Government departments at risk of fines over data-sharing agreement

The Department of Social Protection and the Department of Public Expenditure could be liable for fines under the GDPR over confusion about who controls the database underpinning the Public Services Card (PSC).

Privacy experts have cast doubt in the data-sharing agreement struck by the two departments in December 2017, under which the Department of Social Protection is named as the data controller for the Public Service Identity (PSI) database, the Irish Examiner reports.

The agreement describes the Department of Public Expenditure, which was responsible for the controversial and ultimately unlawful expansion of the PSC scheme, as the data processor.

However, privacy experts have suggested that the Department of Social Protection can not be considered the controller of data once it has been handed over to another department.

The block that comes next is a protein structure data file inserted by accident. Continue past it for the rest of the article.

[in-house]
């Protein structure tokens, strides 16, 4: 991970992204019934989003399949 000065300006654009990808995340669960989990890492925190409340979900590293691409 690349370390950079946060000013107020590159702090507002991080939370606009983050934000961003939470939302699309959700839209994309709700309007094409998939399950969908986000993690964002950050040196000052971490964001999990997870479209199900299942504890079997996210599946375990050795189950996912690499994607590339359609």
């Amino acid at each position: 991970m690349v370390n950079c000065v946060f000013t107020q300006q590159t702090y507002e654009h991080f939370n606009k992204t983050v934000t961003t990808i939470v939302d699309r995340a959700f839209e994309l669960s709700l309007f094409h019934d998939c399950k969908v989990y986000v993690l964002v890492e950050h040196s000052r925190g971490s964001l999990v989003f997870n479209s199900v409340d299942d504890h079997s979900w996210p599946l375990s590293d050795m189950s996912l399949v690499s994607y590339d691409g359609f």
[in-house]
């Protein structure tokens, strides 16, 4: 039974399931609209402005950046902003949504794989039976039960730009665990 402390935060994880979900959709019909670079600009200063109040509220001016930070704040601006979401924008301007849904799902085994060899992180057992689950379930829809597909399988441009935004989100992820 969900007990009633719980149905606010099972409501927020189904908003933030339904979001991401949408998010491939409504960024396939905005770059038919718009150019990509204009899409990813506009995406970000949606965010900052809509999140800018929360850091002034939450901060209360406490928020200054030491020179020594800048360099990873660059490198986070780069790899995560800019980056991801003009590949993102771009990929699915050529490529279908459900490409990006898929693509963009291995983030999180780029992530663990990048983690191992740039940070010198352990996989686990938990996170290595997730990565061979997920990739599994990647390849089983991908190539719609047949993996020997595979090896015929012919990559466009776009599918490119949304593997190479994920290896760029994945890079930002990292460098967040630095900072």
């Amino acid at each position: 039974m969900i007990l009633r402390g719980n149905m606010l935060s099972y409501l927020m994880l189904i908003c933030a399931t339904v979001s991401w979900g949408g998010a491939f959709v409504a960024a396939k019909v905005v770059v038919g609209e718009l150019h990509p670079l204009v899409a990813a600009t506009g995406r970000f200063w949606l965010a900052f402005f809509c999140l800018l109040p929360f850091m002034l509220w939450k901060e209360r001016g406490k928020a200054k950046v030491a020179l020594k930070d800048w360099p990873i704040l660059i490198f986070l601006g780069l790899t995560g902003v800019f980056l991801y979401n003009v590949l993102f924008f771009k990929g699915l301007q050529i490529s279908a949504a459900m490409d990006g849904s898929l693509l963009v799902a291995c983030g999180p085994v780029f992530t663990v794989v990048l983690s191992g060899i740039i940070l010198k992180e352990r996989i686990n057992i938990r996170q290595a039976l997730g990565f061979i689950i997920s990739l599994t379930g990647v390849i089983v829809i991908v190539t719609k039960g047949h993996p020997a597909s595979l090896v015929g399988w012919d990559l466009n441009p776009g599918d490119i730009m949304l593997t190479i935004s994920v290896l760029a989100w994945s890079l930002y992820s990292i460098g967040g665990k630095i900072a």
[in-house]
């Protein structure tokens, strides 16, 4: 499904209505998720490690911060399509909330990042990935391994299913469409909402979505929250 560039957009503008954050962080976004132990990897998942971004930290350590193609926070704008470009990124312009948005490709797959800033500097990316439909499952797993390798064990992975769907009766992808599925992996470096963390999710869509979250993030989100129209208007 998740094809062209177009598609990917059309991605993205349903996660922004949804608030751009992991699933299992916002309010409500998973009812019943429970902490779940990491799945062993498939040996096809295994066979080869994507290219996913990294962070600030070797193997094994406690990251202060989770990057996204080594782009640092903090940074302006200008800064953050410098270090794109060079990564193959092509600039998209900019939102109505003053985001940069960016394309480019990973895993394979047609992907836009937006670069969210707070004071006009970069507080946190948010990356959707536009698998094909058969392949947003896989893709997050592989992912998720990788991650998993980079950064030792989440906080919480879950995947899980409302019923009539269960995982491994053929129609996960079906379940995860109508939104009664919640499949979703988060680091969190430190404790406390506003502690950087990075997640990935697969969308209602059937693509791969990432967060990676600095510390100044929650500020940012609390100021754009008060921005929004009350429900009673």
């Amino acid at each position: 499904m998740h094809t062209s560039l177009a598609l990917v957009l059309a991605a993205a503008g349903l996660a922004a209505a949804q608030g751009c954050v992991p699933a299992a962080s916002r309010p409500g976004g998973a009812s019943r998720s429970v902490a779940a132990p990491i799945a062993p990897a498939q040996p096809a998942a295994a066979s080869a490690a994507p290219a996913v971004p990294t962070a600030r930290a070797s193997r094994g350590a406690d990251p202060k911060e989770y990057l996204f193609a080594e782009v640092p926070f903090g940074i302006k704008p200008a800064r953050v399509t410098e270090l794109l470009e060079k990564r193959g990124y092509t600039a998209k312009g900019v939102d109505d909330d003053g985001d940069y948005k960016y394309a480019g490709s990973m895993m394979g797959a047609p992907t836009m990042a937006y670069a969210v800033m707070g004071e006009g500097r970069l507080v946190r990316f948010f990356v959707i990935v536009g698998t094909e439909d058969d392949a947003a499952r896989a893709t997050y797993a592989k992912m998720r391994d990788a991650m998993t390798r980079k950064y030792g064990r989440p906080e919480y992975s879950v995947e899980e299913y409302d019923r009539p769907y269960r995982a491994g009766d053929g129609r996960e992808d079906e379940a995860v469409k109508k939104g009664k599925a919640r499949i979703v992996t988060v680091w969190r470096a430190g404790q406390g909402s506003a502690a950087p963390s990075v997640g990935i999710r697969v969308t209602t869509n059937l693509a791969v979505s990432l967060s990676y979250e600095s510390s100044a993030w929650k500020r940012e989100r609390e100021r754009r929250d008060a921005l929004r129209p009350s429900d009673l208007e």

Privacy solicitor Simon McGarr, director of Data Compliance Europe, told the Irish Examiner: “The core of this is, who is liable for doing this?

“If a department doesn’t know the answer, or doesn’t have sufficient knowledge to understand but has contracted with another to transfer data anyway, then any processing under the existing agreement would be invalid. If that’s the case then the [Data Protection Commission] could issue fines.”

The Data Protection Commission (DPC) recently ruled that there is no legal basis for requiring the PSC to access many public services which now require it.

The Department of Social Protection was ordered to stop all processing of personal data carried out in connection with the issuing of PSCs where they are being issued solely for the purpose of a transaction between a member of the public and a body other than the Department.

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